When the young woman lay in agony in the hospital late last month, there should have been nothing standing between her and an emergency medical intervention. But instead, what stood between Savita Halappanavar, a 31 year-old, Indian-born dentist, and the Irish doctor treating her, was a dangerously wide grey area that has long hovered over Ireland’s constitution. As she suffered through complications stemming from a miscarriage, she begged for an abortion. It was denied, reportedly because the fetal heartbeat was still present. Her husband later recalled that Savita was told by a medical consultant that an abortion would be impossible because Ireland “is a Catholic Country.”
That exchange, seared in her aggrieved family’s mind, lay bare the medieval nature of one of the Western hemisphere’s harshest abortion bans. Savita, a Hindu born in India, argued that she was “neither Irish nor Catholic.” None of that mattered, because Ireland’s anti-abortion law, as it was interpreted by her medical provider, trumped questions of both bodily sovereignty and cultural difference.
Savita’s case was one of countless pregnancies across Ireland in which a woman’s fate may come down to a subjective medical assessment colored by “conscience.” To qualify under Ireland’s near-total abortion ban, Savita’s life was apparently deemed not sufficiently endangered—until the two heartbeats ended after days of crippling pain, leaving both the fetus and the mother dead, the latter of septicaemia.
Get the facts, direct to your inbox.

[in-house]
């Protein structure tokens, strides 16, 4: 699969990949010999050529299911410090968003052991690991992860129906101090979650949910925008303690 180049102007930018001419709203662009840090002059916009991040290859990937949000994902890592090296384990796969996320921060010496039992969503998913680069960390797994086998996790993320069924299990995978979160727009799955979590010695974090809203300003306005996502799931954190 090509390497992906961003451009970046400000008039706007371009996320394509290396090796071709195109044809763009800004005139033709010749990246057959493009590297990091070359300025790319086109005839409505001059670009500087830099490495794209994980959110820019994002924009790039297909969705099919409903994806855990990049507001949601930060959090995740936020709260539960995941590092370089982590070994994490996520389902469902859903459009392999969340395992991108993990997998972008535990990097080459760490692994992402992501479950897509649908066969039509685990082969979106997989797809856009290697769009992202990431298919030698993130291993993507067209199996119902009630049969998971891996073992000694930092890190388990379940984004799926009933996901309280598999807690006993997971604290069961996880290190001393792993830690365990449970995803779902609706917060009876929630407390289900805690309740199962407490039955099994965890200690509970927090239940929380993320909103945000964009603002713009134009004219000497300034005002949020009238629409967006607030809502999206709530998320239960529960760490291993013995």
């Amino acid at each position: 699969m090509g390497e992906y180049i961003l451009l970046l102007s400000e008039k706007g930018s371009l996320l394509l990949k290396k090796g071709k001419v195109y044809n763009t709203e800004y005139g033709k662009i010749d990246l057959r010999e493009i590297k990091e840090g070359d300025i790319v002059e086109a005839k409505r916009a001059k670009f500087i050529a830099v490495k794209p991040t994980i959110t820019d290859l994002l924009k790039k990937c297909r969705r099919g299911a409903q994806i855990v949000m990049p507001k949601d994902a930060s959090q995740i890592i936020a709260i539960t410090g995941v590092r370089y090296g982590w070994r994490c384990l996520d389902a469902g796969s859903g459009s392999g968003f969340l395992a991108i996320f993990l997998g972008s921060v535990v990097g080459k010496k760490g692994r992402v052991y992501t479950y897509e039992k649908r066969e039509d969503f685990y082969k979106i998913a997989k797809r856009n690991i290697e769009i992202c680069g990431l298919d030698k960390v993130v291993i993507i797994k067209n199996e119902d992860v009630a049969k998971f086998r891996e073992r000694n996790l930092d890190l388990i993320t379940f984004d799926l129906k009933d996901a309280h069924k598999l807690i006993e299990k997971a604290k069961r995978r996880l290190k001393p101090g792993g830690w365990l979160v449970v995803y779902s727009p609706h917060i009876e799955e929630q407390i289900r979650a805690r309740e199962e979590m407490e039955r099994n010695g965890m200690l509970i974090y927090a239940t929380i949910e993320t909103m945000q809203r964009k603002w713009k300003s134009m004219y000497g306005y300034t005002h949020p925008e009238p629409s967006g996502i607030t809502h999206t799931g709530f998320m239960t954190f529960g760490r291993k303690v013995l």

Subscribe to our daily or weekly digest.
Savita’s death has set off a wave of protests—not just among pro-choice activists in Ireland but also Ireland’s Indian immigrant community and in her home country. Two official investigations into the medical decisions leading up to Savita’s death are pending. Even the Indian government has gotten involved, with a meeting between the Indian ambassador to Ireland and the Irish foreign minister.
Yet Savita’s tragedy isn’t about her Indian identity per se; it points to the barriers facing all women in Ireland. The unwritten religious subtext of the policy—“cruelty disguised as piety,” in the words of one columnist—effectively places the bodies of both Catholic and non-Catholic women, citizens and migrants alike, under a sweeping, vague rule at odds with rights enshrined in international law.
The main legal guidance for the abortion ban is the case of X, involving a 14 year-old rape victim who was blocked from traveling to England for an abortion. The court set the medical threshold for abortion as “real and substantial risk to the life, as distinct from the health, of the mother.” The lack of concrete legislation on the standard has left the the one narrow avenue for legal abortion mostly in the hands of doctors. For a woman ineligible for a medically necessary abortion, virtually the only safe option is to travel to the United Kingdom or another country to terminate her pregnancy.